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J Clin Microbiol. 2018 Aug 27;56(9). pii: e00776-18. doi: 10.1128/JCM.00776-18. Print 2018 Sep.

Identification of Biomarkers for Differentiation of Hypervirulent Klebsiella pneumoniae from Classical K. pneumoniae.

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Department of Medicine, University at Buffalo, State University of New York, Buffalo, New York, USA
Department of Microbiology and Immunology, The Witebsky Center for Microbial Pathogenesis, University at Buffalo, State University of New York, Buffalo, New York, USA.
Veterans Administration Western New York Healthcare System, Buffalo, New York, USA.
Department of Medicine, University at Buffalo, State University of New York, Buffalo, New York, USA.
Institute of Epidemiology and Preventive Medicine, National Taiwan University, Taipei, Taiwan.
Department of Internal Medicine, National Taiwan University Hospital, Taipei, Taiwan.
Nuffield Department of Medicine, University of Oxford, Oxford, United Kingdom.
Modernising Medical Microbiology Consortium, University of Oxford, Oxford, United Kingdom.
Department of Medicine, McGill University, Montreal, Canada.
Department of Biostatistics and Bioinformatics, Roswell Park Cancer Institute, Buffalo, New York, USA.
Department of Internal Medicine, University of Iowa, Iowa City, Iowa, USA.
Department of Medicine, University of Texas Southwestern Medical Center, Dallas, Texas, USA.
Minneapolis VA Health Care System and University of Minnesota, Minneapolis, Minnesota, USA.


A hypervirulent Klebsiella pneumoniae (hvKp) pathotype is undergoing global dissemination. In contrast to the usual health care-associated epidemiology of classical K. pneumoniae (cKp) infections, hvKp causes tissue-invasive infections in otherwise healthy individuals from the community, often involving multiple sites. An accurate test to identify hvKp strains is needed for improved patient care and epidemiologic studies. To fill this knowledge gap, clinical criteria or random blood isolates from North American and United Kingdom strain collections were used to assemble hvKp-rich (n = 85) and cKp-rich (n = 90) strain cohorts, respectively. The isolates were then assessed for multiple candidate biomarkers hypothesized to accurately differentiate the two cohorts. The genes peg-344, iroB, iucA, plasmid-borne rmpA gene ( prmpA), and prmpA2 all demonstrated >0.95 diagnostic accuracy for identifying strains in the hvKp-rich cohort. Next, to validate this epidemiological analysis, all strains were assessed experimentally in a murine sepsis model. peg-344, iroB, iucA, prmpA, and prmpA2 were all associated with a hazard ratio of >25 for severe illness or death, additionally supporting their utility for identifying hvKp strains. Quantitative siderophore production of ≥30 μg/ml also strongly predicted strains as members of the hvKp-rich cohort (accuracy, 0.96) and exhibited a hazard ratio of 31.7 for severe illness or death. The string test, a widely used marker for hvKp strains, performed less well, achieving an accuracy of only 0.90. Last, using the most accurate biomarkers to define hvKp, prevalence studies were performed on two Western strain collections. These data strongly support the utility of several laboratory markers for identifying hvKp strains with a high degree of accuracy.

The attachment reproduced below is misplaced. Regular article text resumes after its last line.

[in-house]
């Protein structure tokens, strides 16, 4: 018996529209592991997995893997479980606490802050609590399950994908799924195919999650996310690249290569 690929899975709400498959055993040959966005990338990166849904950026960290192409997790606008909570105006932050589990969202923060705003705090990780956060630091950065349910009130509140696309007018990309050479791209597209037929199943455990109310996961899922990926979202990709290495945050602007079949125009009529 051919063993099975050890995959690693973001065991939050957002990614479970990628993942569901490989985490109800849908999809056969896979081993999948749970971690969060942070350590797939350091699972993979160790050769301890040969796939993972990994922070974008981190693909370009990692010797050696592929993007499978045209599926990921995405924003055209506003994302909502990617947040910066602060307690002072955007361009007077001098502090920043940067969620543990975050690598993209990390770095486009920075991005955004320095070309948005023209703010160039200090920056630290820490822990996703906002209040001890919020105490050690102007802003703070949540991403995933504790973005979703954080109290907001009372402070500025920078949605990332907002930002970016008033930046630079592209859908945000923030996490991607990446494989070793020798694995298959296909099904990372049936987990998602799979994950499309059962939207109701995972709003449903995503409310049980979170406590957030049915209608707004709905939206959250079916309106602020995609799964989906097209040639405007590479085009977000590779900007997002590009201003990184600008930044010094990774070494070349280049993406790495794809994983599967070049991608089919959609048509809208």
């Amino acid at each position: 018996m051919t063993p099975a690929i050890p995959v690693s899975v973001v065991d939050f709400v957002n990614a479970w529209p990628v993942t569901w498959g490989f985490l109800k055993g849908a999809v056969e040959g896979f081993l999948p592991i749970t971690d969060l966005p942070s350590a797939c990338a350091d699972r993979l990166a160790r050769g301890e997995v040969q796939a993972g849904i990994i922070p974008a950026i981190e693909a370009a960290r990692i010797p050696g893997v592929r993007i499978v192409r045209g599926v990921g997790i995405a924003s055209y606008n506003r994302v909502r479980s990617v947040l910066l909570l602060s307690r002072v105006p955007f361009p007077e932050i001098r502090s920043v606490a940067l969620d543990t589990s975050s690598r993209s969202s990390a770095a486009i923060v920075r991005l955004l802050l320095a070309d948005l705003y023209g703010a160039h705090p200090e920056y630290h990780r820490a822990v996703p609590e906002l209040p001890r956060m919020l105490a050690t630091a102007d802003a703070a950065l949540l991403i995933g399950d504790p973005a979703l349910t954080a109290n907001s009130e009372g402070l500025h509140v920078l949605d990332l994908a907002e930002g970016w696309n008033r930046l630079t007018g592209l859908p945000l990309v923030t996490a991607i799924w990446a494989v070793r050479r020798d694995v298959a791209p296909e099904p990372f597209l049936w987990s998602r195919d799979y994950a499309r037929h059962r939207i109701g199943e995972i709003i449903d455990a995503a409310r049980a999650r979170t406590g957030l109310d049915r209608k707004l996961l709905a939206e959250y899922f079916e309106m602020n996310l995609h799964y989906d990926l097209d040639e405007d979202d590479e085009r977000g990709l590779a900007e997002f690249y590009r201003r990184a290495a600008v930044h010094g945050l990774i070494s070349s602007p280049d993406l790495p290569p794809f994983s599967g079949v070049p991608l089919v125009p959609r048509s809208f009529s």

biomarkers; classical Klebsiella pneumoniae; diagnosis; diagnostic test; hypervirulent Klebsiella pneumoniae

[Available on 2019-02-27]

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